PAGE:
Rarely does a week pass without some concern about space debris, whether it's falling to Earth or threatening the International Space Station. Plenty of private companies and government agencies have proposed solutions for this problem, from giant space nets to ground-based lasers that would push debris out of orbit. Here's one we have not seen before: A sticky robot arm that works like a mechanical tractor beam. It could be used to reach out and grab space debris of any shape or size — and for other purposes, like servicing the ISS.
Altius Space Machines, based in Louisville, Colo., is developing a robotic arm dubbed the "Sticky Boom," which consists of an extendable arm outfitted with static gripper pads. The gripper can stick to any surface using electrostatic adhesion, because of a variation in electrical charges between the boom and the object. The electroadhesive gripper is soft and compliant, allowing it to adapt to any object's geometry. "You don't even have to know what the thing is made of or what it's shaped like before you go stick to it," Altius president Jonathan Goff tells Technology Review.
Altius took the boom on a parabolic flight earlier this year so they could test it in microgravity. Watch below as Goff and Mike Judson frantically test their creation amid the other passengers' squeals. Altius won a $25,000 first place award at a NASA small business competition in July, Tech Review notes.
The company says it is developing the Sticky Boom for use as a mechanical tractor beam, perhaps on the ISS to grip incoming cargo ships or even space garbage threatening the station. It would enable ISS to harbor any type of spacecraft, not just ones with specially designed ISS-compatible docking ports, the company says. It could also conceivably grab objects at varying velocities, because the extendable boom can match their speeds more readily than a traditional mounted robotic arm, the company says.
[via Technology Review]
I remember the good old days when a lasso was still a good idea.
If its space junk and you have no real interest in its value anymore, just wrap a line around it and give it a good squeeze; this would not do?
Lumber jacks wrap a long belt around a tree all the time. I am sure there has to be an easier, less over engineered solution to snage and grap a lost piece of space junk.
That test looked terrible, it could barely hold on to a round ball in microgravity, how's it supposed to grab space debris or parts and pieces which are almost certainly NOT going to be perfectly round and shaped just right for this grabber?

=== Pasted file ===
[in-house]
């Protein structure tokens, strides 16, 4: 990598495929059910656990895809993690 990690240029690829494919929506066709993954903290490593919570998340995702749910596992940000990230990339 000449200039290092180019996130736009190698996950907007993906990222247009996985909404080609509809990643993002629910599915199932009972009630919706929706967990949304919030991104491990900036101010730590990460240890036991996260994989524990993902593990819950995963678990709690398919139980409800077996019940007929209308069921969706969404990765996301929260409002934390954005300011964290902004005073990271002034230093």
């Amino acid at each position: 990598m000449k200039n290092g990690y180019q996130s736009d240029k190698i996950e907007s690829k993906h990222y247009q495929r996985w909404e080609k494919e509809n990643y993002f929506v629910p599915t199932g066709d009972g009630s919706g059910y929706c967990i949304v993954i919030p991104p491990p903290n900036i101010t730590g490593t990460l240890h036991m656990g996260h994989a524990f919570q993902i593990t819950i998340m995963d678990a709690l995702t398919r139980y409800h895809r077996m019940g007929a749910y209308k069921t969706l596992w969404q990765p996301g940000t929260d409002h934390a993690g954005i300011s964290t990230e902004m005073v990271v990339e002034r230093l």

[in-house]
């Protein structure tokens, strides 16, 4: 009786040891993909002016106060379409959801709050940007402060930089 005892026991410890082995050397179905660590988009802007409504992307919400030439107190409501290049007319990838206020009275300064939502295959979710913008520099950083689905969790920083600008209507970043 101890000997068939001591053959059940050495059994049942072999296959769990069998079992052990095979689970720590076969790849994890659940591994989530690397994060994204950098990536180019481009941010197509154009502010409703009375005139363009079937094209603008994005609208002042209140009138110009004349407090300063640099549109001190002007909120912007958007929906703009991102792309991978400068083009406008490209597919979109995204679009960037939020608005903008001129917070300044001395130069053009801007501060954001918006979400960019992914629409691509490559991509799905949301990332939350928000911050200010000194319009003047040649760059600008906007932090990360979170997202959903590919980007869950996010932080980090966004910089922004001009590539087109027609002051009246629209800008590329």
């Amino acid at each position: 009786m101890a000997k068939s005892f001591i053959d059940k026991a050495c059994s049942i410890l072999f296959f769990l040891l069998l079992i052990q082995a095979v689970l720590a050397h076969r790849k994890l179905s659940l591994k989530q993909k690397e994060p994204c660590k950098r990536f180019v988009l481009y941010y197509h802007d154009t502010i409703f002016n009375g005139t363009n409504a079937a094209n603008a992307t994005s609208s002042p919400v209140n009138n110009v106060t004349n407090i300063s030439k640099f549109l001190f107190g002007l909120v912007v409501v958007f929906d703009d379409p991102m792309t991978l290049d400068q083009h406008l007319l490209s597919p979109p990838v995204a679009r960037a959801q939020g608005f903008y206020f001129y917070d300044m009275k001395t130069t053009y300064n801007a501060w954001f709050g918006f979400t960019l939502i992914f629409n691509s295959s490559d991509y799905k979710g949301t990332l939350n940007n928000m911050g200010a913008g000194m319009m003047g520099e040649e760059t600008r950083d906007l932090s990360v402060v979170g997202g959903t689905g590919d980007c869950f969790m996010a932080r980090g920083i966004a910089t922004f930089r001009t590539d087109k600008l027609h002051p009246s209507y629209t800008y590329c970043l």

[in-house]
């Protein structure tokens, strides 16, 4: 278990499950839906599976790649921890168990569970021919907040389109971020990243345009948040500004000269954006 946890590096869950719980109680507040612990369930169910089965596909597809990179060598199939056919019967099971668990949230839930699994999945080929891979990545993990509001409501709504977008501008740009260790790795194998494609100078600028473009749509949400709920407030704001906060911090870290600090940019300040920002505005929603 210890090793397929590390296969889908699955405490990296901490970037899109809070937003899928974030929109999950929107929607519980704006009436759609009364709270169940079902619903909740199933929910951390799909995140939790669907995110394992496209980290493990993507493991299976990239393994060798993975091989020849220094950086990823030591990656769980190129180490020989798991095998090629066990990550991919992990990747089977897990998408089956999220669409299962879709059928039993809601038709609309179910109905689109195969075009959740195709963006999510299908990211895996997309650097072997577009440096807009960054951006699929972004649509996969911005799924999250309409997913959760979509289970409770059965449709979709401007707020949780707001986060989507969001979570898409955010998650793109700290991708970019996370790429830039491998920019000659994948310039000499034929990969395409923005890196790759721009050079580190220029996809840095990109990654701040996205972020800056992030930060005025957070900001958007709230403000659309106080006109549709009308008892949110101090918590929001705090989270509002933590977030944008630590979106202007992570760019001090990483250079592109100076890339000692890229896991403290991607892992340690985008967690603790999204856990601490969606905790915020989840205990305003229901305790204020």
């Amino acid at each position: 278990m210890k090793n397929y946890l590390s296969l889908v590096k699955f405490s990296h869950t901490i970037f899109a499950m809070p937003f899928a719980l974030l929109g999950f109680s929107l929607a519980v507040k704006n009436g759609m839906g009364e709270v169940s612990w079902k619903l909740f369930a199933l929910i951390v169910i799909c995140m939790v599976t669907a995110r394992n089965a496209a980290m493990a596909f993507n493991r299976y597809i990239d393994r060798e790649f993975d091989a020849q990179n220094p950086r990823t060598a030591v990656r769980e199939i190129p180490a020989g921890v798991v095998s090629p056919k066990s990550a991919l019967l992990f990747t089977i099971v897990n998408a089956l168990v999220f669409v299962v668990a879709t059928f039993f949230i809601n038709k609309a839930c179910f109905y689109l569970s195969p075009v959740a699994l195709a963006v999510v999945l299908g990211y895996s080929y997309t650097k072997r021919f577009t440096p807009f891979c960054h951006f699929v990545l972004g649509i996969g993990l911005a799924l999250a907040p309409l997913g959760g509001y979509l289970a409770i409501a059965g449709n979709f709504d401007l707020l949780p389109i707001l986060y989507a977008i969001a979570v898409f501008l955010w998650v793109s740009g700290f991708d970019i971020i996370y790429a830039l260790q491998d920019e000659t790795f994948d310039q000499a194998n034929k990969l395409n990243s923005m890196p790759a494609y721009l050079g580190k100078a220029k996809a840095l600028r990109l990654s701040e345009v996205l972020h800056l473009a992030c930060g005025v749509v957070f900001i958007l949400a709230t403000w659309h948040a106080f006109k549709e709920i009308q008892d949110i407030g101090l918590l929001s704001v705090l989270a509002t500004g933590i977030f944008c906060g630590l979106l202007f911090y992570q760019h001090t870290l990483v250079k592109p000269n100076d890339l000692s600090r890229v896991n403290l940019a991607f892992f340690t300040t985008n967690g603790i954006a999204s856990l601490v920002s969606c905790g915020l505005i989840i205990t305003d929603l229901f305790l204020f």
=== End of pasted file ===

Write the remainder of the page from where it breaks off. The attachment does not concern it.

I have to agree with you completely watching this video. And what is further strange, this is the first time in my life I feel disjointed something did not suck. I was hoping completely for a sucky event. I guess it was nothing to get ecstatic about after all! ;)
It's a proof of concept test, what are you expecting? I was expecting a proof of the concept being discussed, which is exactly what I saw.
I paused and thought about your words a while. Here is my reply. Being Productive is always a combination of being efficient and effective, ok. Now let’s go back to the goal of what we are trying to achieve. Consider you, me in space jetting around in our space suits grabbing space junk here and there; maybe we even have a short term space craft to enhance our movements for longer journey. But, our goal is to find and grab the pieces that are JUNK and could cause problems for other things in space or consider BIG and falling to earth.
So in my every day task of grabbing space junk, my goal is not to be gentle, but to be effective and efficient. I do not need a gentle multimillion device to grasp a piece of junk I no longer put value on. No, I need to grab and force it not to hit a 100 million dollar satellite that is useful in space currently or I need it guide to fall from space harmlessly towards the ocean and harm anything on earth.
No, I need to grab and force it not to hit a 100 million dollar satellite that is useful in space currently or I need it guide to fall from space harmlessly towards the ocean and NOT harm anything on earth.
this is a proof of concept prototype, i would expect it to be more powerful, larger, and more refined if it is ever deployed: do you really expect it to work perfect the first time? cheers
Granted, the guys doing the test were pretty inept, but even when one guy fed the object directly to the device it seemed to barely be able to hold it. Some big, rubbery friction grasping fingers or a net that could wrap around and close back on itself using electromagnets, for example, would seem far more effective.